Texas Supreme Court Addresses Impaired Property Exclusion

In U.S. Metals Inc. v. Liberty Mut. Ins. Group, Inc., 2015 Tex. LEXIS 1081 (Tex. Dec. 4, 2015), the Texas Supreme Court had occasion to consider whether the mere incorporation of a defective component into a larger product constitutes “property damage” in the absence of tangible, manifest harm to the larger product.

U.S. Metals sold ExxonMobile Corp. (“Exxon”) 350 flanges for use in its refineries in Texas and Louisiana.  The flanges were welded to piping in diesel units in the refineries and covered with coating and insulation.  The flanges began leaking when they were first tested, and Exxon decided to replace the flanges.  The replacement process required Exxon to strip the coating and insulation, cut the flange out of the pipe, remove the gaskets (which were destroyed in the process), grind the pipe surfaces for re-welding, replace the flanges and gaskets, weld the new flange to the pipe and replace the coating and insulation.  The replacement process delayed the operation of the refineries for several weeks.

Exxon sued U.S. Metals for $6,345,824 representing the cost of replacing the flanges and $16,656,000 for damages for the lost use of the refineries during the process. U.S. Metals settled with Exxon for $2.2 million and sought indemnification from Liberty Mutual under a commercial general liability policy.  Liberty Mutual denied coverage and U.S. Metals initiated suit in federal court to recover the cost of the settlement.  The district court granted summary judgment to Liberty Mutual and Exxon appealed to the U.S. Circuit Court of Appeals for the 5th Circuit.  The 5th Circuit certified four questions to the Texas Supreme Court relating to whether covered “property damage” was alleged and the application of the “impaired property exclusion.”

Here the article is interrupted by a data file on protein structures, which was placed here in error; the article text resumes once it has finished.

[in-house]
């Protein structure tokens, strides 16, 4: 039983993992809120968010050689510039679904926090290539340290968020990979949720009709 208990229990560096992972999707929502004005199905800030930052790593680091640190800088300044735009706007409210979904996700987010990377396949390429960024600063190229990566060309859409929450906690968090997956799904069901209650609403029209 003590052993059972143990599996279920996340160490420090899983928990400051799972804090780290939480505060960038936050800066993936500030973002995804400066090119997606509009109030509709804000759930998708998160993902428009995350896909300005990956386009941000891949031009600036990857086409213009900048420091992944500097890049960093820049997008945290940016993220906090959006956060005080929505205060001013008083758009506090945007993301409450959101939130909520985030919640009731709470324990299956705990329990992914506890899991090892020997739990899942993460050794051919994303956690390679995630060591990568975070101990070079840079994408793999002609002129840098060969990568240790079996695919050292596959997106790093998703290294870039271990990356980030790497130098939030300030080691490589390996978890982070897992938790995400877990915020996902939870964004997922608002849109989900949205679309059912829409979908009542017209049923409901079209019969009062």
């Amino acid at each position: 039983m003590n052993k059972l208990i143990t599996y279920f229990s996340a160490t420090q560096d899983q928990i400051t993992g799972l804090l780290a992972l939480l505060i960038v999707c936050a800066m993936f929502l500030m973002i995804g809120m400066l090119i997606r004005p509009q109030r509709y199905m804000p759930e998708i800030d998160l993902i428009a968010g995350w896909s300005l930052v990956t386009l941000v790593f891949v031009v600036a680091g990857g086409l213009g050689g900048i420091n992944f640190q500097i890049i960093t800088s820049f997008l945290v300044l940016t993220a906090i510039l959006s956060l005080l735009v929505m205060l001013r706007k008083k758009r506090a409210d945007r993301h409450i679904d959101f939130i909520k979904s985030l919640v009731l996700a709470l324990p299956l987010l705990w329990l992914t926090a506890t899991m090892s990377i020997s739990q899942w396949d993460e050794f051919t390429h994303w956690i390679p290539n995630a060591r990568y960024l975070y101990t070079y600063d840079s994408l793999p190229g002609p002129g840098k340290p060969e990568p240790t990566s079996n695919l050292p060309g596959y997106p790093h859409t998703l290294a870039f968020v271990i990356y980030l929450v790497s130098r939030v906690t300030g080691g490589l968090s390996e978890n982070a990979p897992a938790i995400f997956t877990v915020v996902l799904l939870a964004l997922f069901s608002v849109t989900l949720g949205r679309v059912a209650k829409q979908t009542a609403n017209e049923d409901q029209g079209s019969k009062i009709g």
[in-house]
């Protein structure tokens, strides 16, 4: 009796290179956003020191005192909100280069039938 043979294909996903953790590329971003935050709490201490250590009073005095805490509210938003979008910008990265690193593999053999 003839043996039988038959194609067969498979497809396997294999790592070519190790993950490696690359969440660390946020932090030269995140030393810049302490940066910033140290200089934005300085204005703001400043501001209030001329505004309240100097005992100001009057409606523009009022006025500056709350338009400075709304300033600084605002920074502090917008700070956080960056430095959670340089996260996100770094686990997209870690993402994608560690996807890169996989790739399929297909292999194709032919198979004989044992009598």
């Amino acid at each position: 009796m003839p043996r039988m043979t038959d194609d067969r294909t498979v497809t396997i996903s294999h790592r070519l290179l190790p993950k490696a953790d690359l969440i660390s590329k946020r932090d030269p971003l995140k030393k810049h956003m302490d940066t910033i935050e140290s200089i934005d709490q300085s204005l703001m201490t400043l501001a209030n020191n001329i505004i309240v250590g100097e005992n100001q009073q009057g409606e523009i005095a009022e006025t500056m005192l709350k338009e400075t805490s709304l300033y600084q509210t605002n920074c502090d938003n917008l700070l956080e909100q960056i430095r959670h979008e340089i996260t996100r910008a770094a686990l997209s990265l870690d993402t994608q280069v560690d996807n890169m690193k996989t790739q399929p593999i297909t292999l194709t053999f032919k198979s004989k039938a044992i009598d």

The Texas Supreme Court held that damages to the flanges themselves were not covered under the “your product” exclusion of the policy, which barred coverage for “‘property damage’ to ‘your product’ arising out of it or any part of it.”

The Court then addressed the application of the “impaired property” exclusion, which precludes coverage for property damage if the property was not physically injured or if it was restored to use by replacement of the flanges.  U.S. Metals argued that the exclusion could not apply because Exxon’s property was physically injured by the mere installation of the faulty flanges and also during the replacement process. Alternatively, U.S. Metals argued that the refineries could not be restored to use simply by replacing the flanges because welds, gaskets, insulation, and coating were destroyed in the process and had to be replaced as well.

The Court rejected U.S. Metals’ first argument, holding that “the best reading of the standard-form CGL policy text is that physical injury requires tangible, manifest harm and does not result merely upon the installation of a defective component in a product or system.”  Because Exxon replaced the flanges before they caused any such injury, the diesel units in the refineries did not suffer property damage by the mere installation of the defective component – i.e. the flanges.

Turning to U.S. Metals’ second argument, the court acknowledged that some physical injury did occur when the original welds, coating, insulation and gaskets were destroyed during the replacement of the flanges.  Therefore, the repair costs and damages associated with the downtime at the refinery were covered “property damage” unless the “impaired property” exclusion barred coverage.  The policy defined “impaired property” as property that could be “restored to use by the … replacement” of the faulty flanges.  U.S. Metals argued that because the flanges could not simply be replaced, but instead required damage to other property, the exclusion could not apply.  The Supreme Court rejected that argument, holding that the application of the exclusion does not depend on whether incidental damage was caused in the process of replacing the flanges.  Rather, the diesel units were restored to use by replacement of the flanges and therefore the units constituted “impaired property” for which coverage is excluded.  The Court found that coverage was only owed for the insulation and gaskets that were destroyed during the process of replacing the flanges.

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